Vance Brand (CAPCOM)

No. Gee, I don't know what shift he is on. But he comes in later, I guess.

Jack Swigert (CMP)

Actually, all the shifts are morning shifts to us.

Jack Swigert (CMP)

The Sun is always shining—All of the shifts are morning shifts to us, because the Sun is always shining.

Jack Swigert (CMP)

Just for curiosity's sake, are we still holding entry angle at 6.25?

Vance Brand (CAPCOM)

Okay. Jack, right now we're told that it's closer to 6, and—But they would like to track it some more. Looks like your next midcourse will be in the order of 2 to 3 foot per second.

Jack Swigert (CMP)

I just got a good view of the Southern Cross, Alpha and Beta Centauri, and Atria.

Jack Swigert (CMP)

Okay. We're still in good shape as far as water goes in the LM?

Jack Swigert (CMP)

The reason I ask is I'm assuming that we are, and I have no idea each time I pressurize the surge tank to get water out of the command module, how much I drop that surge tank and if we are in good shape as far as water goes in the LM, we'd like to fill a couple of drink bags to get some water for drinking purposes.

Vance Brand (CAPCOM)

Okay. Have you run out of CM drinking water. yet, Jack?

Jack Swigert (CMP)

Oh, no, we've got plenty of drinking water. I think the—I don't have any idea what the surge tank pressure is.

Jack Swigert (CMP)

— and I don't have any —

Vance Brand (CAPCOM)

Okay. Stand by 1, Jack, and we'll give you an indication of how that water situation on the LM is—which is your question. Right?

Jack Swigert (CMP)

Okay. But I guess what I was really asking is, if you'd have any violent objections if we filled two drink bags from LM water rather than repressurizing the surge tank.

Jack Swigert (CMP)

Also, Jim is asleep up there and we didn't want to bother him, either.

Vance Brand (CAPCOM)

And, Jack, we'll be changing stations in 1 minute; so, we may have a temporary dropout in COMM.

Jack Swigert (CMP)

Okay, Vance. Go ahead. Loud and clear.

Vance Brand (CAPCOM)

Okay, Jack. We're going to bargain with you on this one. Instead of two, would—wish that you would just get just one bag full. That shouldn't do any harm; however —

Vance Brand (CAPCOM)

— we are not all that fat on water that we want to do any drinking out of the LM as a regular thing after this one bag. So would you let us know when you get the water out and give us a mark on it so we can watch the TM. Over.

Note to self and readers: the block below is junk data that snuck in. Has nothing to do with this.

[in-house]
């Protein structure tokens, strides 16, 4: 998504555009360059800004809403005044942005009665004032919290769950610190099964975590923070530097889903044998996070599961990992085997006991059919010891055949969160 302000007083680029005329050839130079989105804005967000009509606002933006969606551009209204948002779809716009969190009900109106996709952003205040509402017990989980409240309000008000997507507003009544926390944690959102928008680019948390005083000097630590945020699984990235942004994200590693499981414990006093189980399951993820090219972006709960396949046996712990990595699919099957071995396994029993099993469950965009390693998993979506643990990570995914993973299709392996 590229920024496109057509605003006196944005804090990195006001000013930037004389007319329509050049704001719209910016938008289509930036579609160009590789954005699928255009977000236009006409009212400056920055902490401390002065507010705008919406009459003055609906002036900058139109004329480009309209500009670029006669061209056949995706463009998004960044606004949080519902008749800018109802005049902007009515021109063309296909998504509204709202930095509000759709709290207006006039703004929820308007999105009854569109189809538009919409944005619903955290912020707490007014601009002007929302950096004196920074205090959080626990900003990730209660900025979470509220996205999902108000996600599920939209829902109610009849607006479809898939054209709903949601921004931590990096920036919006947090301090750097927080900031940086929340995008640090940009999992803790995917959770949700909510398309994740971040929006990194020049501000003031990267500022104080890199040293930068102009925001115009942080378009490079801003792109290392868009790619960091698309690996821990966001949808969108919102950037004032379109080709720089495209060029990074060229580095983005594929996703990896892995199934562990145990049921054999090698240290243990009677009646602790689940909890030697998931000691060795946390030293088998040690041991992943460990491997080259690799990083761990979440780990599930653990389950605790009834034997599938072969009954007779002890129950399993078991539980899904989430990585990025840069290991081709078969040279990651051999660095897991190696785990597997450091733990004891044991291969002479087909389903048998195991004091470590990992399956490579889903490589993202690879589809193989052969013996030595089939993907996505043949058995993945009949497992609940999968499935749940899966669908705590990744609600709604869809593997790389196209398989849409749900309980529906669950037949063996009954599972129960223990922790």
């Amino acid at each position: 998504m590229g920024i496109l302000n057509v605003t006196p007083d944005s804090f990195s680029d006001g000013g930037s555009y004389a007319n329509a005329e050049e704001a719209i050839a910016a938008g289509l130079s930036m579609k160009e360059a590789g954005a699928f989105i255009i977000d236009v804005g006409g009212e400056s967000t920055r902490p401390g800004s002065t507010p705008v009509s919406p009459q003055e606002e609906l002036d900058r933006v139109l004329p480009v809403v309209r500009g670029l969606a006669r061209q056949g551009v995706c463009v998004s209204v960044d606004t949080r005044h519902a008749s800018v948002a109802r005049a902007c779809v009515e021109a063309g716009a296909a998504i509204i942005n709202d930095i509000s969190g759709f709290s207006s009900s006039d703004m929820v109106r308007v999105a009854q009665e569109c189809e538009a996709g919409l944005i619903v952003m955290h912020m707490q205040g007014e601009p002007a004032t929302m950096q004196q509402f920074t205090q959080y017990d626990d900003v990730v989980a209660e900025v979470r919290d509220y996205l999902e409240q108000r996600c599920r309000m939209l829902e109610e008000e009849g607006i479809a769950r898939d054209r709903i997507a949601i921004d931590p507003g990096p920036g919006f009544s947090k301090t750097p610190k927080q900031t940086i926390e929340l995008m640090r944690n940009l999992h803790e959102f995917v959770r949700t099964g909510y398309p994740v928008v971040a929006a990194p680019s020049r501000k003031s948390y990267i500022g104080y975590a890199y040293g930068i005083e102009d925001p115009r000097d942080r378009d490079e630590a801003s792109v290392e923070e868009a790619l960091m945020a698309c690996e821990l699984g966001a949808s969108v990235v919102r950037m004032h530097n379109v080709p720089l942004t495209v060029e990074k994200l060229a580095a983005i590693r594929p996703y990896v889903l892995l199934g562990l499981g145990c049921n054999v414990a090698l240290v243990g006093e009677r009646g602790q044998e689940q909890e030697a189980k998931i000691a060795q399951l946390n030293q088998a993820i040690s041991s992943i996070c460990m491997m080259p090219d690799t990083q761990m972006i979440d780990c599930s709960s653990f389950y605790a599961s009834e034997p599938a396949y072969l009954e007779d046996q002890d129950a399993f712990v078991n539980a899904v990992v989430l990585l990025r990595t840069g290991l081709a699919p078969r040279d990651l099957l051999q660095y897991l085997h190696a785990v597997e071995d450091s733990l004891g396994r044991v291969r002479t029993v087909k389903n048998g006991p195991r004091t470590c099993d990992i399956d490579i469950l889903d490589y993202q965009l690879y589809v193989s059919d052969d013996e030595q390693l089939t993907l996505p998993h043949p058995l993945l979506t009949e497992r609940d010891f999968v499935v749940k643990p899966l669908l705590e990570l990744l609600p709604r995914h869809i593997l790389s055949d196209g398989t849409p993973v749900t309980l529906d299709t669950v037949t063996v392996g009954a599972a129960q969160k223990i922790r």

Jack Swigert (CMP)

Okay. Fred-o is about to withdraw the water now.

Jack Swigert (CMP)

Okay, Vance. We've withdrawn—oh, about 8 ounces of water.

Vance Brand (CAPCOM)

Okay, Jack. How's it taste?

Jack Swigert (CMP)

It's—good. It's not quite as gaseous as that in the command module.

Vance Brand (CAPCOM)

Apollo 13, Houston—or rather, Aquarius, Houston. Over.

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Vance Brand (CAPCOM)

Hey, Jack, we need another reading. Volts and amps.

Jack Swigert (CMP)

Okay. They're coming up.

Jack Swigert (CMP)

Vance, you won't believe this, but Fred-o says it's 39.4 and 1.245.

Vance Brand (CAPCOM)

Okay. Our EECOM is recording those numbers. Charlie Dumas, this time.

Vance Brand (CAPCOM)

Not changing very fast, is it?

Vance Brand (CAPCOM)

Okay. 953 and 6068 on velocity, per FIDO.

Jim Lovell (CDR)

Houston, Aquarius. Over

Jim Lovell (CDR)

Are the flowers in bloom in Houston?

Vance Brand (CAPCOM)

No, not yet. Still must be winter.

Jim Lovell (CDR)

Suspicions confirmed.

Vance Brand (CAPCOM)

Yes, I doubt if they will be blooming even Saturday, when you return.

Vance Brand (CAPCOM)

Hey, Jim, we have some photo information to pass up to you. Discussed this briefly with Fred earlier. It's instructions or suggestions for which photos—which cameras and lenses to use during your service module photography. Over.

Vance Brand (CAPCOM)

Okay. We have three cameras here, two of them to be used for picture taking from the LM, one to be used from the number 5 window of the CSM. First, I'll hit the LM cameras. And this camera that I mention now has first priority. It's considered the one to give you the best results. That's the 70-millimeter DC Reseau camera, Hasselblad, that is, with the 80-millimeter lens, from box A-13. Suggest fresh magazine of 3400 black-and-white film.

Vance Brand (CAPCOM)

Okay. Suggest either magazine R or magazine S from A-13. Transfer all of this to the LM and recommend the following settings: LM/DC/80/BW 3400 (f:5.6 at a 250th).

Vance Brand (CAPCOM)

And that's all for that one.

Jim Lovell (CDR)

Okay, Vance. Let me see if I have it here. For the LM, want to use the 70-millimeter DC Hasselblad 80-millimeter lens in A-13, using 3400 black-and-white film MAGs R or S. Prepare to take camera to the LM, and the setting would be the LM/DC/80/BW 3400 (f:5.6) at a 250th.